SupermanHPV: Truth, Justice, and Cancer Prevention

ci6qCUOA_400x400Special thanks to Jason Mendelsohn, SupermanHPV, for this guest post sharing his personal story about his battle with human papillomavirus (HPV)-related tonsil cancer and the importance of prevention through vaccination, in honor of Father’s Day.

Father’s Day has always been a special day for me. My father is someone who I admire, and someone I can trust and depend on. He is a wonderful role model for what it means to be a father, as he leads by example. Growing up, Father’s Day was the day when we treated our father like a king, which was certainly well deserved, and something we should have done all year long. As I grew older, the way in which we celebrated Father’s Day changed, but the meaning behind it stayed the same, and even became more meaningful as I began to realize how much work it really takes to be an awesome dad.FullSizeRender-1

Today, I am a proud father of three great kids, and my wife of 21 years and I work each day to show them the love and support that our parents continue to show us. We have boy/girl twins who will soon turn 17 and a son who recently turned 11. We have a terrific family and I feel truly fortunate.

Now that you know a little about our family, I hope you will better understand why we are committed to having them fully vaccinated, to help protect them from diseases that are preventable. I am a Stage IV HPV-related throat cancer survivor, who was diagnosed back in May 2014, with no symptoms but a small bump on my neck. Within eight weeks of my diagnosis, I had a radical tonsillectomy, neck dissection (42 lymph nodes removed), followed by seven weeks of chemo, radiation, and a feeding tube. Shortly after being diagnosed, unsure about my outcome, I made videos to each of our kids that went something like this, “One day you are going to get married. I am not going to be there. This is what’s important…” They were heartbreaking videos to make, and thank goodness I survived, and never shared them with our kids.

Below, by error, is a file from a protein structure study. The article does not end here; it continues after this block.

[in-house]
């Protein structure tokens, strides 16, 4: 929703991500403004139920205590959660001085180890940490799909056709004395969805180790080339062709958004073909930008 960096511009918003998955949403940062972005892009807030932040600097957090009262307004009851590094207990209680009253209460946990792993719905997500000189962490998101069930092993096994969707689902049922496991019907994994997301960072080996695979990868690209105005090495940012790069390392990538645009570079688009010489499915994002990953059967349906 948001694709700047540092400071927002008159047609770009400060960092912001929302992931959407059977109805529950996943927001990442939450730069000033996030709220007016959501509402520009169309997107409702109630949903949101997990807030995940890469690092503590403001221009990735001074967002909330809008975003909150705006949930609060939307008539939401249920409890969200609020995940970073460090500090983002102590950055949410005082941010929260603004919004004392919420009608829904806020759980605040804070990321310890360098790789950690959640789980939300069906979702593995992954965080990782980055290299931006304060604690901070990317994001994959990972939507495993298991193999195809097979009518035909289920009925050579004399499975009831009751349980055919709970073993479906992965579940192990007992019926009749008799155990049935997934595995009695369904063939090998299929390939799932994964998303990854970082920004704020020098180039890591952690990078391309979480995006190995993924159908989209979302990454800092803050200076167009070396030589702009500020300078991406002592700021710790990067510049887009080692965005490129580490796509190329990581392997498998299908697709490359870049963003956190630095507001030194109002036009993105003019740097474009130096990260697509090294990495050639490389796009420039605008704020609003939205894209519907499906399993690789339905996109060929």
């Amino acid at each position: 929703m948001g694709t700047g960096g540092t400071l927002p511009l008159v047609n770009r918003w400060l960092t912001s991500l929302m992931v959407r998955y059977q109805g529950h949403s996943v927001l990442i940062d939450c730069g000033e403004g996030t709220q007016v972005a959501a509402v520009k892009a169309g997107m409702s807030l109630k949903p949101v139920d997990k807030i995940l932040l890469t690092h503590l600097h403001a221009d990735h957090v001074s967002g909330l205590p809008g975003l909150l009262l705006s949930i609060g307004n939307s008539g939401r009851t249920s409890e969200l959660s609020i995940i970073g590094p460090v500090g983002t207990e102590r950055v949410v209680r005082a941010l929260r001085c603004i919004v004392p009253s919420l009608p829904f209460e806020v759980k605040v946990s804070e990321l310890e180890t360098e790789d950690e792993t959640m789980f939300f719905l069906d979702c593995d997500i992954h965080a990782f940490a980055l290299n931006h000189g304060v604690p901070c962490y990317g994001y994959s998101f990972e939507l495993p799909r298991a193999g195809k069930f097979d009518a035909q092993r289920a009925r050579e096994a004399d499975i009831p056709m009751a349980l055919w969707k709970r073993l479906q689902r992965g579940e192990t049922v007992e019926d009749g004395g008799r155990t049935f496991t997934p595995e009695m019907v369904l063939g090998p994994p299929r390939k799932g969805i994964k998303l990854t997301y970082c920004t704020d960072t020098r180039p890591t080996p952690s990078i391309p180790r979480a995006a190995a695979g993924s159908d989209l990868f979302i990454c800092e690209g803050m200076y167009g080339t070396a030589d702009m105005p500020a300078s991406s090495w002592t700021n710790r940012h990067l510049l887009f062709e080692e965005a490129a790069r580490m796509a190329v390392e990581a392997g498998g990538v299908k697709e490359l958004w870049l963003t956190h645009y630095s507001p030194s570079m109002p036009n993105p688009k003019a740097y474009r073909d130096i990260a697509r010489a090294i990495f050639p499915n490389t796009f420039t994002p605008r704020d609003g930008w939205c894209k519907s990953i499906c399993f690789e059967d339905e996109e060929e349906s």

StudioTphoto-3084_wallWhile I was diagnosed with Stage IV HPV-related tonsil cancer at the age 44, my doctors believe I was exposed to the virus in my late teens, almost thirty years earlier. Knowing this, I am fully committed to HPV vaccination, as it would have likely stopped me from ever being diagnosed with throat cancer.

On this Father’s Day, as a cancer survivor, I am proud to do all that I can to keep my kids safe and protected from HPV-related cancers, as well as all other vaccine-preventable diseases.

I am fortunate to serve on the Executive Board for the Head & Neck Cancer Alliance working to help build a global survivor, patient, and caregiver network. I also launched SupermanHPV to provide inspiration and information for those diagnosed with and/or researching HPV throat cancer.

preventing-cancer-button_300x250The Centers for Disease Control and Prevention (CDC) recommends 11- to 12-year-old boys and girls get two doses of HPV vaccine to help prevent cancers caused by HPV. The second dose should be given 6 to 12 months after the first dose. CDC also recommends that females through age 26 years and males through age 21 years get the vaccine if they were not vaccinated at age 11 or 12 years. The number of recommended doses depends on the age at vaccination.

HPV is a very common virus. In the US, nearly 80 million people—about one in four—are currently infected and about 14 million people, including teens, become infected with HPV each year. HPV causes 32,500 cancers in men and women and HPV vaccination can prevent most of the cancers (about 30,000) from ever developing.

I hope that sharing my story will help make a difference this Father’s Day. Be sure your boys and girls #GetVaccinated against HPV!

To learn more about HPV and vaccination to help prevent it, visit www.nfid.org/hpv.

To join the conversation, follow NFID (@NFIDvaccines) and Jason Mendelsohn (@SupermanHPV) on Twitter, like NFID and Superman HPV on Facebook, follow NFID on Instagram, join the NFID Linkedin Group, and subscribe to NFID Updates.

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